Desktop files installed by the system generally live in
/usr/share/applications, but it is advised that users who create their own desktop files install them to
~/.local/share/applicationsthe beginning part
~/refers to the users directory while .local means local is a hidden folder. To view hidden files and folders in PcManFm, press Ctrl-H.
There main purpose is to execute a program from the main menu. They look like this.
[Desktop Entry] Version=1.0 Name=UNetbootin Comment=Tool for creating Live USB drives Categories=Application;System; Exec=/usr/bin/unetbootin Terminal=false Type=Application Name[en_US]=UNetbootin GenericName[en_US]=UNetbootin Comment[en_US]=Tool for creating Live USB drives Icon=unetbootin
This is one for UNetBootin. Most of the entries are self explanatory. There are a number of useful things you can do with desktop files. The scope of this article covers editing .desktop files so as to affect where an application appears in the main menu and using .desktop files to initiate scripts at startup.
.desktopfiles. A complete description of the desktop file format can be found here: Desktop Entry Specification.
In the desktop file there is a 'Categories' section. It is there that you can change where an application appears in the main menu. In the example I used above, you see
This means that Unetbootin will appear in Application → System, in the main menu. Therefore, should you want to change where Unetbootin (or any other application) appears in the main menu, all you need to do is edit the Categories entry. So for example, if I wanted Unetbootin to be in Applications → Accessories. I would edit the unetbooting desktop file so that the Categories line looks like this.
Note the use of semicolons.
The Exec entry in the desktop file is very useful indeed. It denotes what to execute. In the unetbootin example about, it is saying, execute unetbooting found in this path - /usr/bin/unetbootin. So what? well you can use this for all kinds of useful things.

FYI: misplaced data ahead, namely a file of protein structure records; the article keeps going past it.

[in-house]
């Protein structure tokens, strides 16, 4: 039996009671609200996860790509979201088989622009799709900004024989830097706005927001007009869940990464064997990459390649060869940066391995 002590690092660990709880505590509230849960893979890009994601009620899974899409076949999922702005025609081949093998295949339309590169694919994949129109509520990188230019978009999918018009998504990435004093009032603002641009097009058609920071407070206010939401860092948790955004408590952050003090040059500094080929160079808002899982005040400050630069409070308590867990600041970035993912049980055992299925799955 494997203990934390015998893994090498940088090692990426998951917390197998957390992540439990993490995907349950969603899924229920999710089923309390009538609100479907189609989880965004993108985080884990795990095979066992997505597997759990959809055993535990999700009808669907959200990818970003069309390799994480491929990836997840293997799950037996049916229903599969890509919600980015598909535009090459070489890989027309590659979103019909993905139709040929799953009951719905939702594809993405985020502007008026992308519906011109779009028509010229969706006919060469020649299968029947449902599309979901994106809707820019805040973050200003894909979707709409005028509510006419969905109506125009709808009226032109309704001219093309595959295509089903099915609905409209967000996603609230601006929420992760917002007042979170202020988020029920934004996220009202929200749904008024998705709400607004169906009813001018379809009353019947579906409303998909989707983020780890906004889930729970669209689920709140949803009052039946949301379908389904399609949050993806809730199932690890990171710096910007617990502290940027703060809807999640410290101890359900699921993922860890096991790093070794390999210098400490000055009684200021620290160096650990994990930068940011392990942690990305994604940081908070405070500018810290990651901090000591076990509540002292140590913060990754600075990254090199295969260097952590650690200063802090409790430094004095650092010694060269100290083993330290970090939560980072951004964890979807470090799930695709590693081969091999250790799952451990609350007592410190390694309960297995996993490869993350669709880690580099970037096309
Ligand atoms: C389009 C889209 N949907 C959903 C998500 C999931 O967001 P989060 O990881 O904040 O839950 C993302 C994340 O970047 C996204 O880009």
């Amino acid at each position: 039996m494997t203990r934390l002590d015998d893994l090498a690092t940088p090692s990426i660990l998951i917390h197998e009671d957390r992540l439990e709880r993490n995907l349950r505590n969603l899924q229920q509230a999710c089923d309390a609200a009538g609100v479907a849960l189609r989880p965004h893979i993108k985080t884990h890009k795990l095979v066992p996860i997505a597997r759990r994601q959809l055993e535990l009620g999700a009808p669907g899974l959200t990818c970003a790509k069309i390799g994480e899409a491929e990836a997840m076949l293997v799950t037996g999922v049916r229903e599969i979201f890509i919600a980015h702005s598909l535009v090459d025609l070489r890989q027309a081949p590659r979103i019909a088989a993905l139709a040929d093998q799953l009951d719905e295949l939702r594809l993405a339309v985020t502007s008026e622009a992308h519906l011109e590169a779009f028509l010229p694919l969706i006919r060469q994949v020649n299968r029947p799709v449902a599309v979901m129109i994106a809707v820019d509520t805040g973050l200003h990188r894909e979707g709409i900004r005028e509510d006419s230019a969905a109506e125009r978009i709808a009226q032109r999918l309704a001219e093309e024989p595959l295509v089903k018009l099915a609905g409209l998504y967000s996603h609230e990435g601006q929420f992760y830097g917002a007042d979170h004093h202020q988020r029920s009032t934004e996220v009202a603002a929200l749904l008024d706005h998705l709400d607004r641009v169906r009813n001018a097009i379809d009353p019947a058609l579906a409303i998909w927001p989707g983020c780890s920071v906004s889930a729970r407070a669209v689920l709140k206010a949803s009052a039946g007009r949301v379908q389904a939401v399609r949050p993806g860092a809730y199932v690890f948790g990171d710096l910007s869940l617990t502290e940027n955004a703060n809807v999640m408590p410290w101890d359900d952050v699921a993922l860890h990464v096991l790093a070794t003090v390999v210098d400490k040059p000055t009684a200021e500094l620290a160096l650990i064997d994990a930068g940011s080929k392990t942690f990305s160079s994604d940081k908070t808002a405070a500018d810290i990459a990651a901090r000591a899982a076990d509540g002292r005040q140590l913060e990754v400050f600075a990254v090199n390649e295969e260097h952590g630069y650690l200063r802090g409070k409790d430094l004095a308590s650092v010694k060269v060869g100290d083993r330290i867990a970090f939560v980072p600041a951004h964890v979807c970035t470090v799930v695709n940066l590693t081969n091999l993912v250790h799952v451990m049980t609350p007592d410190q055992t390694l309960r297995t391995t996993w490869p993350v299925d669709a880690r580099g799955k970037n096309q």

Say you have a bash file you want to execute at startup. you can add the path to the bash file. By creating a .desktop file, you make it so that it can be added to startup applications. Admittedly there are other way to achieve this, but I think this is a pretty cool use of these files, and it makes life easier.
So, for example. We have a bash script that checks for updates and installs them at startup, that looks something like this.
#!/bin/bash gksudo apt-get update && gksudo apt-get dist-upgrade
Note that this script uses gksudo, so will prompt for a password, which is not that desireable at startup. There are ways around this, but that is beyond the scope of this article. See sudoers.
We called this script update.sh, and saved it in ~/bash-scripts. In order to have this script executed at startup, we first create a desktop file that calls it, and then add it to startup applications.
The desktop file we create might look like this.
[Desktop Entry] Version=1.0 Name=update.sh Comment=update script Categories= Exec=~/bash-scripts/update Terminal=false Type=Application Name[en_US]=update.sh GenericName[en_US]=update.sh Comment[en_US]=update script Icon=
Then all we need to do is add it to startup applications by going to main menu → Settings → Setting Panel → Apps → Startup Applications. Click on the Applications tab and scroll to update.sh. Highlight it and click add. Job done.